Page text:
Chennai/New Delhi: Even though the DMK has pulled out of the Congress-led UPA over the US-sponsored war crimes resolution on Sri Lanka, the party is still adamant that its three demands on the issue be incorporated into the resolution. The M Karunanidhi-led party insists that the terms "genocide" and "war crimes" should be included in the US-backed resolution.
It has also demanded an international investigation into the alleged war crimes by the Sri Lankan Army against Lankan Tamils during the almost three-decade long conflict with Liberation Tigers of Tamil Elam (LTTE) cadres.
Government sources that the UPA managers are in touch with the DMK and are trying to convince the party to give up on the inclusion of the term "genocide" in the United Nation Human Rights Council (UNHRC) resolution. The sources add that the term "genocide" can be used in diplomatic parlance only after an international probe.
However, some amendments in UNHRC resolution on Sri Lanka can be moved by India and amendment will make it more stringent. But no decision has been taken on inclusion of the word "genocide" while the resolution in Parliament will be moved only if there is consensus and the government is speaking to all political parties, say sources
The Congress core committee is meeting to finalise its strategy while the Cabinet Committee on Security will meet later to finalise the compromise formula. The developments come after Karunanidhi announced that his 18 Lok Sabha MPs were no longer a part of the UPA, reducing the Union Government to a minority. He also announced that five DMK ministers will resign either on Tuesday or Wednesday.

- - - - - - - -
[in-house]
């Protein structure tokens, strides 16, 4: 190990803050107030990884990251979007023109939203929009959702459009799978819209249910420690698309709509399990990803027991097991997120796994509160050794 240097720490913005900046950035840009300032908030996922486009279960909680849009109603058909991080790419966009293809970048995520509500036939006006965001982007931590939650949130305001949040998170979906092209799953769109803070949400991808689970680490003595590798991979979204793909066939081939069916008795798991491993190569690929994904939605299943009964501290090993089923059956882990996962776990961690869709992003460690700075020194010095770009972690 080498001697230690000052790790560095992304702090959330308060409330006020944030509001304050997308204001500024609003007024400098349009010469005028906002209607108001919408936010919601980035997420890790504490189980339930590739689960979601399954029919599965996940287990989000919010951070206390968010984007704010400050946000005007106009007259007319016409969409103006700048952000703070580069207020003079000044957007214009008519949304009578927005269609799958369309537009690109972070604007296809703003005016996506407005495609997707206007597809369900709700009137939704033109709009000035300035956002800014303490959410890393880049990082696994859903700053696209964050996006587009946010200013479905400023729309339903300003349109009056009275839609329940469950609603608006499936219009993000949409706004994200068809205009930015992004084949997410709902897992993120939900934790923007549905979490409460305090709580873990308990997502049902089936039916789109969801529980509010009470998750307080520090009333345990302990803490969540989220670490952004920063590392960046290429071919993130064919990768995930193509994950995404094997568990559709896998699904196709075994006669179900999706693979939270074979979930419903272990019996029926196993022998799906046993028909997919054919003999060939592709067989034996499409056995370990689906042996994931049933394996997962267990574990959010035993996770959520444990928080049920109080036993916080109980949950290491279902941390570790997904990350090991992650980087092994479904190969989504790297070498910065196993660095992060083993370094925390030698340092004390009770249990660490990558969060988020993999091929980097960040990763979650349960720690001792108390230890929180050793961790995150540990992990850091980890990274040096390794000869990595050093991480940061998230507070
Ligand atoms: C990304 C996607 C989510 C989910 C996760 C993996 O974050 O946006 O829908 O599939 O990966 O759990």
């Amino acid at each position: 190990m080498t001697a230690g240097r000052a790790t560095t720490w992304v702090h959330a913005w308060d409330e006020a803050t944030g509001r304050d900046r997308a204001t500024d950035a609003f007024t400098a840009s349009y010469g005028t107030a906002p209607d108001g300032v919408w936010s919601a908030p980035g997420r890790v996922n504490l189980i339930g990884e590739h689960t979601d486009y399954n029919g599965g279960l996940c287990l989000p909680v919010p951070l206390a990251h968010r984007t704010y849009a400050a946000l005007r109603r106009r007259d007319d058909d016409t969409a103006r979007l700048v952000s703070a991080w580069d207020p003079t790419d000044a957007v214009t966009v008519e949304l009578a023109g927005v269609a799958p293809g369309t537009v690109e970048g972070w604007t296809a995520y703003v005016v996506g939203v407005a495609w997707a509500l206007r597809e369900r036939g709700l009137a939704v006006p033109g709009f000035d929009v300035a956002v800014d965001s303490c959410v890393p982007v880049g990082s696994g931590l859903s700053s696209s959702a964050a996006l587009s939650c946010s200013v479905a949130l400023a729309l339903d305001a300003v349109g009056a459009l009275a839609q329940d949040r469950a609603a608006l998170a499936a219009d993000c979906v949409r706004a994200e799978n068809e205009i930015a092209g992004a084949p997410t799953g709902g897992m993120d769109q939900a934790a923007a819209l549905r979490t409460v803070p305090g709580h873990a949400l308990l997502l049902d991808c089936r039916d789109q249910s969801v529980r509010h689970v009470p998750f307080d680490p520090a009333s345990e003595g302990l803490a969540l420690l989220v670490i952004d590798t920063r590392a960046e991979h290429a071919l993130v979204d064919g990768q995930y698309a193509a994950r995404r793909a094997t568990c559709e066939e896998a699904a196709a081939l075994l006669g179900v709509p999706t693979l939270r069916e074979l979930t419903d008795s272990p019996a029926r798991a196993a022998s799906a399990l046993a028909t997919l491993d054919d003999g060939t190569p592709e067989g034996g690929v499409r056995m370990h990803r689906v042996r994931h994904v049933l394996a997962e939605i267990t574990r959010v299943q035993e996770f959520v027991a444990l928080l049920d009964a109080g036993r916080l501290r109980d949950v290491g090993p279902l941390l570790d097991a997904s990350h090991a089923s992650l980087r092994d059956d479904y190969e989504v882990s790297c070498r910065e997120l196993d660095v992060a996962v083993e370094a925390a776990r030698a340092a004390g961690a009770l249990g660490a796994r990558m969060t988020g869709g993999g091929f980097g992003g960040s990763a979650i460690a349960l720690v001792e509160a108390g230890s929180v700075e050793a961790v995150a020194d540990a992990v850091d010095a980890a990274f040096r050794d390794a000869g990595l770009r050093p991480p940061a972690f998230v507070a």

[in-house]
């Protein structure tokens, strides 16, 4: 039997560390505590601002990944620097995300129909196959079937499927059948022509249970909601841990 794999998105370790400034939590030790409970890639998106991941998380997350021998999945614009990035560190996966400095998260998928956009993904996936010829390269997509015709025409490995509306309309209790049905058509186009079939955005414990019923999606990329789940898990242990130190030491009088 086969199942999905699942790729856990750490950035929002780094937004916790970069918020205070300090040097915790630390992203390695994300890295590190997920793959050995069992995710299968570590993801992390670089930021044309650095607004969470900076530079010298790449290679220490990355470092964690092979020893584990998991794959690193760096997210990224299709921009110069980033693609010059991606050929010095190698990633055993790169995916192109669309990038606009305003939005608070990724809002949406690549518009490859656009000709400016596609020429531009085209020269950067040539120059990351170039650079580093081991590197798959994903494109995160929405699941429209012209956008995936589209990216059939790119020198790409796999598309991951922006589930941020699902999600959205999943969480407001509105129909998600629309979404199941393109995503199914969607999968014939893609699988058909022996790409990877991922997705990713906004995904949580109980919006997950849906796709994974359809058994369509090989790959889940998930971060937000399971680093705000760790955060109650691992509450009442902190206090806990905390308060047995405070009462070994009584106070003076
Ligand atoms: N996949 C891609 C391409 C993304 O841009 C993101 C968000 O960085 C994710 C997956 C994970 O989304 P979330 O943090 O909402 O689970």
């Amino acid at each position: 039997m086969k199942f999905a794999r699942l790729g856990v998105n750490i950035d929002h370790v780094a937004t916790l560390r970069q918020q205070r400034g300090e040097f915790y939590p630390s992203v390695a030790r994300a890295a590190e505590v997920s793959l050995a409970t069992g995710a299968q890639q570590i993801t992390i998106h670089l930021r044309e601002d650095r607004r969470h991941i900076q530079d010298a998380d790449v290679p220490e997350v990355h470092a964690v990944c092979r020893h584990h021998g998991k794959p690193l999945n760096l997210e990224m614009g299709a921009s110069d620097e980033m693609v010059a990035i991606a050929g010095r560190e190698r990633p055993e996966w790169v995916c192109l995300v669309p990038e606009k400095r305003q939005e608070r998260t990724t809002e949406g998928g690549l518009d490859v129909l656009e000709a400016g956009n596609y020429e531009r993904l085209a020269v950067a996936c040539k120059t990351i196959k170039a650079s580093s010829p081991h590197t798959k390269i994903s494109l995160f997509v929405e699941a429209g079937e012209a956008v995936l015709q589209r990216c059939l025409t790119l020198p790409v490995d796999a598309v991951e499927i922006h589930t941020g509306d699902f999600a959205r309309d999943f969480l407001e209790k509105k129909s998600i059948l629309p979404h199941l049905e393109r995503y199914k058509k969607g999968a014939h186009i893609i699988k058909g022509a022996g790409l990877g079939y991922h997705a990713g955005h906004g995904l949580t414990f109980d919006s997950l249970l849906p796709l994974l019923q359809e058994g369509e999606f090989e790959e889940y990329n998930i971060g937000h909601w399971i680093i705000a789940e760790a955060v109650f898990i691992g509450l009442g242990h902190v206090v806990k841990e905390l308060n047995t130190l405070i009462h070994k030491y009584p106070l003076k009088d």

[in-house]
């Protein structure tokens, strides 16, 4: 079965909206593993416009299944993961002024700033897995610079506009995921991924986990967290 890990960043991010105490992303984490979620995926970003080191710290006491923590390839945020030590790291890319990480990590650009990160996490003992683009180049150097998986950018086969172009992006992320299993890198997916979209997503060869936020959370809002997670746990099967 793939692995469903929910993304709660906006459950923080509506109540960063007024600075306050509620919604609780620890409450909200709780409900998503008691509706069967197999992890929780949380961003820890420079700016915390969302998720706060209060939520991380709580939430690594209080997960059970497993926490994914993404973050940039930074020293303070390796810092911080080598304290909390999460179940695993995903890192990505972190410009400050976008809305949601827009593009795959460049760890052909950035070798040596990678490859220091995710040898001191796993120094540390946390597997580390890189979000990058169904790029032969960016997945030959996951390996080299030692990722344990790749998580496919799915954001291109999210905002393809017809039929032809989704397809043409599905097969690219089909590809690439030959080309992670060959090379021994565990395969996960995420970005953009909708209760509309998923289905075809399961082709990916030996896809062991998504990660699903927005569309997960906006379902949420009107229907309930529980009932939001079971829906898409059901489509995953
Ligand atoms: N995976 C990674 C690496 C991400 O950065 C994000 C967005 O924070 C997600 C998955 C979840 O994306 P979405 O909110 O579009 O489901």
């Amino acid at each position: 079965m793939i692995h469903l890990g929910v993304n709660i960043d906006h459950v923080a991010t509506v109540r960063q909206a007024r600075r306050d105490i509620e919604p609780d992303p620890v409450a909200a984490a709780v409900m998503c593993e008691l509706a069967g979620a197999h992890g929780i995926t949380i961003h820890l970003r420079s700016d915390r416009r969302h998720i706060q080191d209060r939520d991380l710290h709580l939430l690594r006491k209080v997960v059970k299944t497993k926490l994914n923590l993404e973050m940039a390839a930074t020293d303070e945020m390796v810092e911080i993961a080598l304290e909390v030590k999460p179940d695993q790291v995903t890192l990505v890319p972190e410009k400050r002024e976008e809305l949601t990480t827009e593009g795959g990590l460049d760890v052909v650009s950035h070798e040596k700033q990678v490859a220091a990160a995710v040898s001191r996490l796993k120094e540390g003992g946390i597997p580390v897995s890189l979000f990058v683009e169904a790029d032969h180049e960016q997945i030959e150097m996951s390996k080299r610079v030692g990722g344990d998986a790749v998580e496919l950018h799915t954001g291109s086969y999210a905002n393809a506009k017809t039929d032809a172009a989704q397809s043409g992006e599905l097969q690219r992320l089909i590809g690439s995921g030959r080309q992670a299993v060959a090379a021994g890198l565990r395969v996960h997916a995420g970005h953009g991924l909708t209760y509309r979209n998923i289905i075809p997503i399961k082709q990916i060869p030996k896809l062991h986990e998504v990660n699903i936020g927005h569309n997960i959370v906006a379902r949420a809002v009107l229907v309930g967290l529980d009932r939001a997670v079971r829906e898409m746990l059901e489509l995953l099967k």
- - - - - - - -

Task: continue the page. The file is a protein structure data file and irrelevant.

But he also left a window open, saying he will reconsider his decision if Parliament passes a resolution against Sri Lanka by March 21. "If the government passes a resolution in Parliament before Friday condemning the Sri Lankan government, DMK is willing to reconsider its decision. The Centre is not doing enough for the Tamil cause," said Karunanidhi
DMK Rajya Sabha MP Vasanthi Stanley also said that the window of negotiation with the UPA was still open. "We are not here to destabilise the government, we are sure government will look at our demand. There is no divorce from the UPA, only an attempt to explain our position," said Vasanthi.
She also added that DMK was serious about withdrawing the support. "Our leader has given a statement earlier. As for submitting a letter to the President, if required that will also be done," she said.
However, the principal opposition party - the Bharatiya Janata Party (BJP) - is opposed to a country-specific resolution.